Since the Atlanta Braves relocated their spring training facility to North Port on the gulf side of Florida, a relaxing dinner at Snook Haven has become a new post-game tradition. This old Florida fish and barbecue dive is the perfect spot to continue unwinding.

Last March, I shared such a peaceful evening with my longtime baseball compadre Marshall Kerlin — who, I must add, now sports a 2021 World Series championship ring due to his extensive contributions to the team’s winning ways by running in-stadium replays.

Earlier, during spring training of 2020 just before the COVID-19 shutdown, we made our first visit to Snook Haven along with another friend, Chip Bishop. The entertainment for that evening happened to be a y’all-come gathering of belly dancers.

On the latter visit, earlier this year, a single singer with a mellow voice and acoustic guitar covered familiar tunes by Johnny Cash, the Beatles and other popular singers of our generation.

Oh, but then he stopped singing and talked. A sincere but sincerely misguided testimony came forth.

He had more to offer the shorts, sandals and PFG shirts crowd than just “I walk the line” and “Here comes the sun.” We came for seafood and sauce but got a sermon.

His singular point was that “America failed when we took the Bible out of schools.”

My rarely relaxed mind had long shifted into neutral that day as I watched the great ballet of baseball played out on green grass in sunshine with no concern about the exhibition game score. That mellifluous mood had continued into the evening as we sat at a riverside picnic table for dinner and a song.

But such peacefulness was now over as my eyes rolled and mind reengaged.

Preaching singers, like singing preachers, should come with warning labels.

I wondered (not aloud, though tempting) if this white male tune strummer had ever given serious thought to his obviously passionate conclusions and comments.

Most likely, he has long lived in the oblivion of some romanticized past with no consideration of his own privilege and the resulting oppression of others. And he’s not alone, especially in the evangelical subculture.

Surely he has never seriously considered how often those of us from insular, Christian-claimed communities had paused for Bible reading and prayer in our public schools while others were shut out solely due to racial identity.

Could he imagine the implications of his professed ideals in places of diversity in the U.S. — or in school districts in which evangelical Christians are of a minority faith and would endure the imposition of a different majority faith? No. The answer has to be no.

He just heard something that made an emotional connection, and he regurgitated it for his unsuspecting audience. Sadly, thinking through something doesn’t seem to be a prerequisite for speaking authoritatively on a topic.

I recall hearing Martin Marty, the superb commentator on religion and culture, once say that government-sponsored prayer in schools is a really good idea — “until you think about it.”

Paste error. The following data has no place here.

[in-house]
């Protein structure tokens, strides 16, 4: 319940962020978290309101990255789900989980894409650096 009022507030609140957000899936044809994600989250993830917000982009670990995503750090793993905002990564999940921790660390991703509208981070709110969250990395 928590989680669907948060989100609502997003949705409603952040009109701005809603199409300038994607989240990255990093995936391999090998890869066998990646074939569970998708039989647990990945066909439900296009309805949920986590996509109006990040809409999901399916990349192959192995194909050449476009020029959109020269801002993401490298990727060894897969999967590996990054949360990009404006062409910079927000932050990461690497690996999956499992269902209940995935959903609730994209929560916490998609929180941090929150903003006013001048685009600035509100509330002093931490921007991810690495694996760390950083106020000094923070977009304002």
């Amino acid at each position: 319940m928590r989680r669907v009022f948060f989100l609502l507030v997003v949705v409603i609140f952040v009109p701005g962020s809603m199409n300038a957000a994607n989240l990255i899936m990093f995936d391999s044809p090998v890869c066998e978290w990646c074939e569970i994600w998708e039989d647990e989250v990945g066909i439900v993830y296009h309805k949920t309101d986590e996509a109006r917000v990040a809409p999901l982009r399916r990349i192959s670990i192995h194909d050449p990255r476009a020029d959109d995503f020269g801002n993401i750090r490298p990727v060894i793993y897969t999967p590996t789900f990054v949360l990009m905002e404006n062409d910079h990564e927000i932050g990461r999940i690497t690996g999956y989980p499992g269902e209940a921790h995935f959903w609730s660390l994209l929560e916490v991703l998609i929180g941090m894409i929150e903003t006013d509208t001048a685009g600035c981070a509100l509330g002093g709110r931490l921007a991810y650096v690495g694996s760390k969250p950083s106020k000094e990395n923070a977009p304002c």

It’s that latter part that so many Americanized Christians keep leaving out on a variety of topics. For just a little pondering can bring much-needed perspectives.

For example, our evening entertainer failed to mention that not all Americans share the same religious beliefs — and that wisely the First Amendment to the U.S. Constitution guarantees religious freedom for everyone, not just those with majority status.

Like many, he seemed oblivious to the founders’ brilliant constitutional design in which authentic faith can and does freely flourish.

Also, there was no reference to the reality that those who wave the Bible the highest seem to have the longest history of abusing its teachings — especially that which Jesus revealed about how to relate to the most vulnerable among us. You know, Jesus, the one for whom the Christian faith is named.

With so many pertinent issues to address, I wondered how someone got stuck in the shallow waters of these kinds of pronouncements. And why would anyone else be interested in such?

Both answers likely lie in the sad reality that so many people aren’t willing to consider an idea more deeply than whether it already fits neatly into their preconceived notions.

It’s doubtful that the singer’s comments — made over a bustling crowd — got any more consideration than they deserved. Except, of course, from me.

My previously relaxed mind — that had traveled from the peaceful pastures of America’s pastime on down a sandy road to an enclave of food, drink and nature — had been forced back into gear.

And I just couldn’t help but wonder — and be troubled by — how easily some people get snookered.

Martin Luther King Jr. keenly observed: “There is an almost universal quest for easy answers and half-baked solutions. Nothing pains some people more than having to think.”

And Jesus, who came up with some pretty good things himself, called his followers to not limit their love of God to merely their hearts and souls.

Loving God with our minds suggests that some serious thinking should precede our words and deeds.

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